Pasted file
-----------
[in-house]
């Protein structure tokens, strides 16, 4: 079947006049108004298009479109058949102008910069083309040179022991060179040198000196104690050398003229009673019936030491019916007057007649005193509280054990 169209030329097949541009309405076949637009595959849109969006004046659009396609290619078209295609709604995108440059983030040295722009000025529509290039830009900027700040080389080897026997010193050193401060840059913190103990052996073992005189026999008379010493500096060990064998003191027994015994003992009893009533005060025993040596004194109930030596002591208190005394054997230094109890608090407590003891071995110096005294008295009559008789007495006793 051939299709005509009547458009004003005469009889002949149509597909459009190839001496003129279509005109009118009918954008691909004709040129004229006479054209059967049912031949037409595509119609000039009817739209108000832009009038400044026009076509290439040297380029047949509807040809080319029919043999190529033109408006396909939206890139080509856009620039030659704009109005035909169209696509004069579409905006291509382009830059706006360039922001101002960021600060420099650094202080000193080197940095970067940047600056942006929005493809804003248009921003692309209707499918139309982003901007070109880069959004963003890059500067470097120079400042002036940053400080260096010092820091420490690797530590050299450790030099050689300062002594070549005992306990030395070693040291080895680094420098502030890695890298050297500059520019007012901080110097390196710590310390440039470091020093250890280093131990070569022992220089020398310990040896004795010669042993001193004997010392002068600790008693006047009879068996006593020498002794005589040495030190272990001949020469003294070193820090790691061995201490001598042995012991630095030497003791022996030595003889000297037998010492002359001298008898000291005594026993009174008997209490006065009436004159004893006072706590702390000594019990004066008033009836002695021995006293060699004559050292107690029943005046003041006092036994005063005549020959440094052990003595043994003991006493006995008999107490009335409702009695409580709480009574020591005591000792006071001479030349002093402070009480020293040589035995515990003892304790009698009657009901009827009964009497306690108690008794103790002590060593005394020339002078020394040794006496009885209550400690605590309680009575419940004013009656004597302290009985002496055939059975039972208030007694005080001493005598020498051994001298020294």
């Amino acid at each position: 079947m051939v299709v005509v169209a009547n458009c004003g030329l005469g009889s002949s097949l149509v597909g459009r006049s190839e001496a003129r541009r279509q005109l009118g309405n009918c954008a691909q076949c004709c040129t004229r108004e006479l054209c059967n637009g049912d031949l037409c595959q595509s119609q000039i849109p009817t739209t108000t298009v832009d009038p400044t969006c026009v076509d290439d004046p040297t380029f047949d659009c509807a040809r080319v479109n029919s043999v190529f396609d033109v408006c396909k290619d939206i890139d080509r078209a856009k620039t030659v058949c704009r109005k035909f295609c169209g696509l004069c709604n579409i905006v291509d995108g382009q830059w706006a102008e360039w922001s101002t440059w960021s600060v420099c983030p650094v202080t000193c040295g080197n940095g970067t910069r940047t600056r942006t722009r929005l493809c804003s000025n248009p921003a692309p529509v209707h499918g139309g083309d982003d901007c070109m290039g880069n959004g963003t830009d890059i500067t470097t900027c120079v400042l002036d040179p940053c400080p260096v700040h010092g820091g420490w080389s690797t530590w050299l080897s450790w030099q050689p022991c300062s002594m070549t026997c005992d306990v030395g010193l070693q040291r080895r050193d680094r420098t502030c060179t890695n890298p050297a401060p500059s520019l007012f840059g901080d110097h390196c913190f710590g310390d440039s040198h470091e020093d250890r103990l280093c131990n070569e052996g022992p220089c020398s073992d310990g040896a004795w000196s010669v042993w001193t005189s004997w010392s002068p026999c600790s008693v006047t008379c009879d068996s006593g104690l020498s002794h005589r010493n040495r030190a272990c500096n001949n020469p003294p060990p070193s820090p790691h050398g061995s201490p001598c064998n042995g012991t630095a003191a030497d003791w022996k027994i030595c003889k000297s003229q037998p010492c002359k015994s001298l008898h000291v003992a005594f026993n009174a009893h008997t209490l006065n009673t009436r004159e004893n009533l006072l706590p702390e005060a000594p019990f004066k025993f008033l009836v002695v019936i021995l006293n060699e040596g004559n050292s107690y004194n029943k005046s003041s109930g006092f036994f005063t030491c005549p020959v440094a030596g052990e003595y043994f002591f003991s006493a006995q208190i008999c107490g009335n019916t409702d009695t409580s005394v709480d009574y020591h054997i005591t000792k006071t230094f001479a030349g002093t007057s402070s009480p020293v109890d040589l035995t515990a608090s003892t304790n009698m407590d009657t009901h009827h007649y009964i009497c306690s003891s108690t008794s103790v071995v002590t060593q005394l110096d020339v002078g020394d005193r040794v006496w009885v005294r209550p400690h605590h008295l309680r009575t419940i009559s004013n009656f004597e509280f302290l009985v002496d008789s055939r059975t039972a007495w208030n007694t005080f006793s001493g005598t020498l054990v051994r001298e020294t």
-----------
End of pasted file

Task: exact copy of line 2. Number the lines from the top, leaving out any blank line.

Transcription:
């Protein structure tokens, strides 16, 4: 079947006049108004298009479109058949102008910069083309040179022991060179040198000196104690050398003229009673019936030491019916007057007649005193509280054990 169209030329097949541009309405076949637009595959849109969006004046659009396609290619078209295609709604995108440059983030040295722009000025529509290039830009900027700040080389080897026997010193050193401060840059913190103990052996073992005189026999008379010493500096060990064998003191027994015994003992009893009533005060025993040596004194109930030596002591208190005394054997230094109890608090407590003891071995110096005294008295009559008789007495006793 051939299709005509009547458009004003005469009889002949149509597909459009190839001496003129279509005109009118009918954008691909004709040129004229006479054209059967049912031949037409595509119609000039009817739209108000832009009038400044026009076509290439040297380029047949509807040809080319029919043999190529033109408006396909939206890139080509856009620039030659704009109005035909169209696509004069579409905006291509382009830059706006360039922001101002960021600060420099650094202080000193080197940095970067940047600056942006929005493809804003248009921003692309209707499918139309982003901007070109880069959004963003890059500067470097120079400042002036940053400080260096010092820091420490690797530590050299450790030099050689300062002594070549005992306990030395070693040291080895680094420098502030890695890298050297500059520019007012901080110097390196710590310390440039470091020093250890280093131990070569022992220089020398310990040896004795010669042993001193004997010392002068600790008693006047009879068996006593020498002794005589040495030190272990001949020469003294070193820090790691061995201490001598042995012991630095030497003791022996030595003889000297037998010492002359001298008898000291005594026993009174008997209490006065009436004159004893006072706590702390000594019990004066008033009836002695021995006293060699004559050292107690029943005046003041006092036994005063005549020959440094052990003595043994003991006493006995008999107490009335409702009695409580709480009574020591005591000792006071001479030349002093402070009480020293040589035995515990003892304790009698009657009901009827009964009497306690108690008794103790002590060593005394020339002078020394040794006496009885209550400690605590309680009575419940004013009656004597302290009985002496055939059975039972208030007694005080001493005598020498051994001298020294």